Investors believe they can make aggressive withdrawals from their retirement savings and not run out of money, according to the Schroders Global Investor Study 2019.
Investors believe they will be able to withdraw, on average, 10.3 per cent a year from their retirement savings without running out of money, according to a new global study.
The figure is far higher than long established guidance on how much to take each year to pay an income. In the US, for example, the “4 per cent rule” has been the basis for financial planning in recent decades, although some experts now deem a 4 per cent withdrawal rate to be too high.
The finding was part of the Schroders Global Investor Study 2019, which gauged the views of more than 25,000 investors in 32 locations around the world.
Sangita Chawla, Head of Retirement Savings at Schroders, said: “To see such a high average figure for withdrawals in this market environment was alarming.
“Our calculations [see below] show that a 10.3 per cent withdrawal rate could deplete a retiree’s savings in a decade.
“So why are investors being so bullish? It could be that too many people are underestimating how long they might live. Consider that global average life expectancy for 65-year-olds has risen from 80 to 82 in the past decade, according to United Nations data.
“Although this differs from men to women, and is likely to increase further in the future, it’s the less developed countries that are ageing most rapidly.
“It’s also possible that people are being more bullish about the amounts they plan to withdraw because they have other sources of income or wealth to rely on.
“These factors aside, it’s fair to say to calculate how long savings can last is not an easy calculation, particularly as you need to factor in inflation, fees and the variability of investment returns. We would always recommend seeking professional help from a financial planner or adviser.”
How long will my savings last in retirement?
The “4 per cent rule” emerged in the early 1990s. From retirement savings of $100,000, an investor would draw $4,000 a year, with the withdrawal rate rising with inflation each year. Taking more than this runs the risk of the money running dry within 30 years, according to the rule.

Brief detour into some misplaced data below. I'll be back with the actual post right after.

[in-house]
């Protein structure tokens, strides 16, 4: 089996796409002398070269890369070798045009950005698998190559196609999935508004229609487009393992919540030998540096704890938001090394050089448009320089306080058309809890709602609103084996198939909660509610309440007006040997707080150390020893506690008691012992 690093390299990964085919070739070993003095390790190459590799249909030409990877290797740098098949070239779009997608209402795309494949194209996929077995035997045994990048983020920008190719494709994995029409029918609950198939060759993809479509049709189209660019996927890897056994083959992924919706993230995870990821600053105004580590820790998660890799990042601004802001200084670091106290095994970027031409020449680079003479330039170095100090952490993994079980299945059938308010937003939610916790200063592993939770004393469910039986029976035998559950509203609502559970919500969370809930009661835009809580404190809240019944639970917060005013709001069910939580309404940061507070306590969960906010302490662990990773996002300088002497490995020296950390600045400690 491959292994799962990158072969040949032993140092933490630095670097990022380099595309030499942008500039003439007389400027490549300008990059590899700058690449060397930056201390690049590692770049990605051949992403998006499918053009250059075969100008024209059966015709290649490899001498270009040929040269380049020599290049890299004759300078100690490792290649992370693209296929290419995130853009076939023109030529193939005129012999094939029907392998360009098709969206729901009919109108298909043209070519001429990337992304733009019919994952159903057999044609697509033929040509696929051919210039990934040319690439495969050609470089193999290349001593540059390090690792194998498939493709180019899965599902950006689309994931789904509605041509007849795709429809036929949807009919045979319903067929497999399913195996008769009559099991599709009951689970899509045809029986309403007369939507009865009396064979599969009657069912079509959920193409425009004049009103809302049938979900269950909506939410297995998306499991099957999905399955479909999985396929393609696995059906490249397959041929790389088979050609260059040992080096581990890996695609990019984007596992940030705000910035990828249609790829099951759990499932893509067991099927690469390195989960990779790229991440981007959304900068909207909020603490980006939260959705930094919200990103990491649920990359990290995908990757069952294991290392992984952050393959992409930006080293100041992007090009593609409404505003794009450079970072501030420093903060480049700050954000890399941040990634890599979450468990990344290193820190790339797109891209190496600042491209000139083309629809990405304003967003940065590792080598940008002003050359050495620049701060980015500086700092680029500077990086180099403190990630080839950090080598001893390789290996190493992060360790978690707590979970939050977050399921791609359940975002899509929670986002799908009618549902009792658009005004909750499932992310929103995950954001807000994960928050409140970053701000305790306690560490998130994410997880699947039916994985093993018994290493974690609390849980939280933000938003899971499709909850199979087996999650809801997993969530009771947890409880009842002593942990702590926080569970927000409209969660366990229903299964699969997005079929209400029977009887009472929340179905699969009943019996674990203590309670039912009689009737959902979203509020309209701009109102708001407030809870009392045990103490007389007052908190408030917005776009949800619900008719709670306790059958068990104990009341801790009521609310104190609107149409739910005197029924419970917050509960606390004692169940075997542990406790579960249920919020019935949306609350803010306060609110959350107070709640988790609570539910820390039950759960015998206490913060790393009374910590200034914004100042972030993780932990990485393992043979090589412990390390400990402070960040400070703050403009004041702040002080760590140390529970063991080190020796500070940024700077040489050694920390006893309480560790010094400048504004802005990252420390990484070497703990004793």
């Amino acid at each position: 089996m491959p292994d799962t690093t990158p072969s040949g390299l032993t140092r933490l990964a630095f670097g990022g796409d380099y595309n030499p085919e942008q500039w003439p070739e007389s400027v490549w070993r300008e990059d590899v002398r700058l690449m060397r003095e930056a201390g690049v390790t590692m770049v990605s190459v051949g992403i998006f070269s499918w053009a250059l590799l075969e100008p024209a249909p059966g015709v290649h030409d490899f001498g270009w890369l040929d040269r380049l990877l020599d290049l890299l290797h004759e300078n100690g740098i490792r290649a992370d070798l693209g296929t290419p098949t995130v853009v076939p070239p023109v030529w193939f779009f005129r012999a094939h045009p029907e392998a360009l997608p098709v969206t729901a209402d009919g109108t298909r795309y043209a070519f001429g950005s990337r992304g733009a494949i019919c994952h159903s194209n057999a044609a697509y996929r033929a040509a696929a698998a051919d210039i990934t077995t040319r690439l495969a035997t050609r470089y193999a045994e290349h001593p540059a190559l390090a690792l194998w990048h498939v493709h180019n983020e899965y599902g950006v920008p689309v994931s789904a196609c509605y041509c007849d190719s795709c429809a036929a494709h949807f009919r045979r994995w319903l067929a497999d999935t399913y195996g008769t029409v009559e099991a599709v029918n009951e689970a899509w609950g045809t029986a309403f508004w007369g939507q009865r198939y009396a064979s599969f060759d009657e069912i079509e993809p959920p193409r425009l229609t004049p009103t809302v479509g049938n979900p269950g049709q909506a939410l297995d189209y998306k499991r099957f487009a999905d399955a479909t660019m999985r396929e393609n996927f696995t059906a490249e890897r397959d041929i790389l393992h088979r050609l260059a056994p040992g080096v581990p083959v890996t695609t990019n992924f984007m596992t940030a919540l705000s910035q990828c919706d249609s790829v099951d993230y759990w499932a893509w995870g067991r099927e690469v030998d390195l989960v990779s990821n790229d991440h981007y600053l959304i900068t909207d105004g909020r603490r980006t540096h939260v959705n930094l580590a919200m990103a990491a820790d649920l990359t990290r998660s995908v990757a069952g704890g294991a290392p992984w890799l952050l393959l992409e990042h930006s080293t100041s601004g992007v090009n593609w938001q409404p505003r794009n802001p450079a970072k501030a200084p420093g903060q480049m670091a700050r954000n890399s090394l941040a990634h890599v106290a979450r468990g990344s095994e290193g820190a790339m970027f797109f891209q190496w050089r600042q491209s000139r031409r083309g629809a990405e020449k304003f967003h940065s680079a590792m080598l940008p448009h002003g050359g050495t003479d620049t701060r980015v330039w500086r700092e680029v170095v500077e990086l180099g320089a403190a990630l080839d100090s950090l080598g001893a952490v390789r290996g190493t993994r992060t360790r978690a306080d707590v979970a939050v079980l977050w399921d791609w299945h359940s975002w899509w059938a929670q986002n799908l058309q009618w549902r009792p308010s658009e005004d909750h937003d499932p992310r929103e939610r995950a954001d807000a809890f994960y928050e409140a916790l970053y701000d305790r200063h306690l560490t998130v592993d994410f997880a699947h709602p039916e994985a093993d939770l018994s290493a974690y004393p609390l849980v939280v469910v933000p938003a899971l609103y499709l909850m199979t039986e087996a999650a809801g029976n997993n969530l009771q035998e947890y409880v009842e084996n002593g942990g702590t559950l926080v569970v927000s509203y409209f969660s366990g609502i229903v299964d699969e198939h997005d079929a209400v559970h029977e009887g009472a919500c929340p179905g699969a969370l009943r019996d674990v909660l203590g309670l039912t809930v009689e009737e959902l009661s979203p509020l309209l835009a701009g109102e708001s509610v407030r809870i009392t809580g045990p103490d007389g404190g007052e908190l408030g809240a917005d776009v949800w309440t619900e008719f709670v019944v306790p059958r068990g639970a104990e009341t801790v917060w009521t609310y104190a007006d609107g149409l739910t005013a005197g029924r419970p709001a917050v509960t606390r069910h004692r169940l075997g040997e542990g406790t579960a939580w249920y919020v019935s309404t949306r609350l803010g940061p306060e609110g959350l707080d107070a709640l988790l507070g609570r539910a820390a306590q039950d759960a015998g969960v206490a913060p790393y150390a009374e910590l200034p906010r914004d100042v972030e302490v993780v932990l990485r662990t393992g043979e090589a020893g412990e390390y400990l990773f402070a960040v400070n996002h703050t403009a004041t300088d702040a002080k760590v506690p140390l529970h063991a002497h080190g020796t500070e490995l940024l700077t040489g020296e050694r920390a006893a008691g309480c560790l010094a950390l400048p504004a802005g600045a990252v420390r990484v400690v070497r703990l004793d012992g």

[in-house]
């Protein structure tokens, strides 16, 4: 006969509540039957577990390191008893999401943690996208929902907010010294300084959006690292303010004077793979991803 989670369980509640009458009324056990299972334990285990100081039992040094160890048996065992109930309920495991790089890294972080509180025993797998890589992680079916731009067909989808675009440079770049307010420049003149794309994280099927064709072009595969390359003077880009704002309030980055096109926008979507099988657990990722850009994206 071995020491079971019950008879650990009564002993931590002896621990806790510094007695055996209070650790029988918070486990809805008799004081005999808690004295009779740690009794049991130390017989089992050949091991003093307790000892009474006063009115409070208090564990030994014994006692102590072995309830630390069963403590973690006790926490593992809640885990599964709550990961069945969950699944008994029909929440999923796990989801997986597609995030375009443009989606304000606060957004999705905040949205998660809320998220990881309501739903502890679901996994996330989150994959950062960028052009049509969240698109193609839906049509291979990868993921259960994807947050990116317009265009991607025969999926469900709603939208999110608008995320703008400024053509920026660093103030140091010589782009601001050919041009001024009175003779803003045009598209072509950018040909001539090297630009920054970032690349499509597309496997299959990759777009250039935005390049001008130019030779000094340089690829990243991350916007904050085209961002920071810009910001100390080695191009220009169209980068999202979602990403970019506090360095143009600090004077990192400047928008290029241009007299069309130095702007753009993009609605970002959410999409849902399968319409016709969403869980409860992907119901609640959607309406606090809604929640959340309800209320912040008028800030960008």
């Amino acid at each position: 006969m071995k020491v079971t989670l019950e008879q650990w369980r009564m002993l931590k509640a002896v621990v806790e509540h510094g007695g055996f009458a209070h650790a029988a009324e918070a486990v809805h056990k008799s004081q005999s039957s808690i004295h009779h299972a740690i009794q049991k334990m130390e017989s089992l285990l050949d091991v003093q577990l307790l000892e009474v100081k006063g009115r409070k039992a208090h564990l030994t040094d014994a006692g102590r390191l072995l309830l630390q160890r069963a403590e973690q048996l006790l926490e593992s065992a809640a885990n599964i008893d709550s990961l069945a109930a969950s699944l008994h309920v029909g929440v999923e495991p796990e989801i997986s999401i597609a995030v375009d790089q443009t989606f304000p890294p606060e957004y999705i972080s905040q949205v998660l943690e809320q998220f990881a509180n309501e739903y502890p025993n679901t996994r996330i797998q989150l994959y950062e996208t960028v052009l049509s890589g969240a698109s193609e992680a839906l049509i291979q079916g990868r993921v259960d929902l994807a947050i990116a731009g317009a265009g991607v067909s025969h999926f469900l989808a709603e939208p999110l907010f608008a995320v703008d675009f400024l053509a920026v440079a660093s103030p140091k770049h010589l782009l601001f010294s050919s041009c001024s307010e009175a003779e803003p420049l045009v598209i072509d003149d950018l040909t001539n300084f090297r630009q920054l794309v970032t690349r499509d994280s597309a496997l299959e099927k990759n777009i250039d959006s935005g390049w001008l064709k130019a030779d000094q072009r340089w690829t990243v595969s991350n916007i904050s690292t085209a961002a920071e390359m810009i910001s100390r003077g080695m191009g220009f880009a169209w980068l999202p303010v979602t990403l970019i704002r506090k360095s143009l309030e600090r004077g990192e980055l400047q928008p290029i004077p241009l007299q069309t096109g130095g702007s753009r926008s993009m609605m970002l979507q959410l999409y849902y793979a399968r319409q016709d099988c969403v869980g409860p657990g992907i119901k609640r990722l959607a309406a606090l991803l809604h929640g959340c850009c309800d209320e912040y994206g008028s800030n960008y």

The chart below, based on Schroders analysis, shows the effects of a withdrawal rate of 10.3 per cent on a portfolio.
Consider investing in a portfolio that aims to generate a real return (after inflation) of 4 per cent per year. After allowing for fees of 1 per cent per year, a retiree would run out of savings in ten years.
For the average retiree living twenty years and wishing to withdraw 10 per cent per year, the same $100,000 would need to be invested in assets that returned 10 per cent per year (after fees and inflation).
It is not only highly unlikely that the retiree would want to take this level of risk, it is also difficult to find portfolios that can deliver this level over a twenty-year period.
To cover a more realistic length retirement of around 20 years, an annual return of 10 per cent, after costs and inflation, would be needed.
The road to ruin: How long will your savings last?
A geographical breakdown
The 2019 Schroders Global Investor Study also highlighted geographical disparities, concerning the average proportion investors feel they can take out of their retirement savings each year and not run out of money. Investors in India had the highest average (15.0 per cent); Japanese investors had the lowest (7.3 per cent).
Regionally, Asian investors (10.8 per cent) had the highest average. Europe (9.8 per cent) was the lowest, while it was 10.4 per cent in the Americas.
A table with the full list of locations and the amounts they think they will be able to withdraw in retirement can be found below.
Schroders’ Sangita Chawla said: “It should be considered that interest rates are higher in some countries, such as India, and that investors might expect better returns.
“But the withdrawal rates look very high around the globe, especially when you consider the lowest rate of withdrawal was a little over 7 per cent.
“That should really set the alarm bells ringing, particularly when real interest rates are negative in developed markets. And while real rates have been higher in some emerging economies, these rates have been falling as well.”
How much do you think you can withdraw per year in retirement?
To read more stories from Schroders Global Investor Study visit schroders.com/GIS
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